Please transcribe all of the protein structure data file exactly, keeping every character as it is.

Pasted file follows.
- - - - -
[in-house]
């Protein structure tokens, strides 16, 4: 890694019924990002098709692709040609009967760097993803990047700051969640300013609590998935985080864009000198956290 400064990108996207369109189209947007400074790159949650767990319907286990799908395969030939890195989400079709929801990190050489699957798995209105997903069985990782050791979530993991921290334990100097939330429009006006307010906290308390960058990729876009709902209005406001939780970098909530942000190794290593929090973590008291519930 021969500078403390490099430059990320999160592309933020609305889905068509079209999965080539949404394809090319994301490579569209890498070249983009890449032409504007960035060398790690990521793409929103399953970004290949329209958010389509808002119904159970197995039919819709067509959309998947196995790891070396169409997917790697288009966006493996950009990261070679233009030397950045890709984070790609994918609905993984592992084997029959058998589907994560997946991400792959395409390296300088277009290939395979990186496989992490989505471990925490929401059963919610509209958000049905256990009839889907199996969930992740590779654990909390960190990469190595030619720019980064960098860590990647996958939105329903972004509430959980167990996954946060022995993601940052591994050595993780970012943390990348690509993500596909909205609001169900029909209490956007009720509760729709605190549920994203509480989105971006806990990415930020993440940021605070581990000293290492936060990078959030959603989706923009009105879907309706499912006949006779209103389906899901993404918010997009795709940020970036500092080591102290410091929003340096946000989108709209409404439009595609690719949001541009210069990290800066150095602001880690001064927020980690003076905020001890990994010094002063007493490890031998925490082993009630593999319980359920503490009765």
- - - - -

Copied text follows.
[in-house]
């Protein structure tokens, strides 16, 4: 890694019924990002098709692709040609009967760097993803990047700051969640300013609590998935985080864009000198956290 400064990108996207369109189209947007400074790159949650767990319907286990799908395969030939890195989400079709929801990190050489699957798995209105997903069985990782050791979530993991921290334990100097939330429009006006307010906290308390960058990729876009709902209005406001939780970098909530942000190794290593929090973590008291519930 021969500078403390490099430059990320999160592309933020609305889905068509079209999965080539949404394809090319994301490579569209890498070249983009890449032409504007960035060398790690990521793409929103399953970004290949329209958010389509808002119904159970197995039919819709067509959309998947196995790891070396169409997917790697288009966006493996950009990261070679233009030397950045890709984070790609994918609905993984592992084997029959058998589907994560997946991400792959395409390296300088277009290939395979990186496989992490989505471990925490929401059963919610509209958000049905256990009839889907199996969930992740590779654990909390960190990469190595030619720019980064960098860590990647996958939105329903972004509430959980167990996954946060022995993601940052591994050595993780970012943390990348690509993500596909909205609001169900029909209490956007009720509760729709605190549920994203509480989105971006806990990415930020993440940021605070581990000293290492936060990078959030959603989706923009009105879907309706499912006949006779209103389906899901993404918010997009795709940020970036500092080591102290410091929003340096946000989108709209409404439009595609690719949001541009210069990290800066150095602001880690001064927020980690003076905020001890990994010094002063007493490890031998925490082993009630593999319980359920503490009765």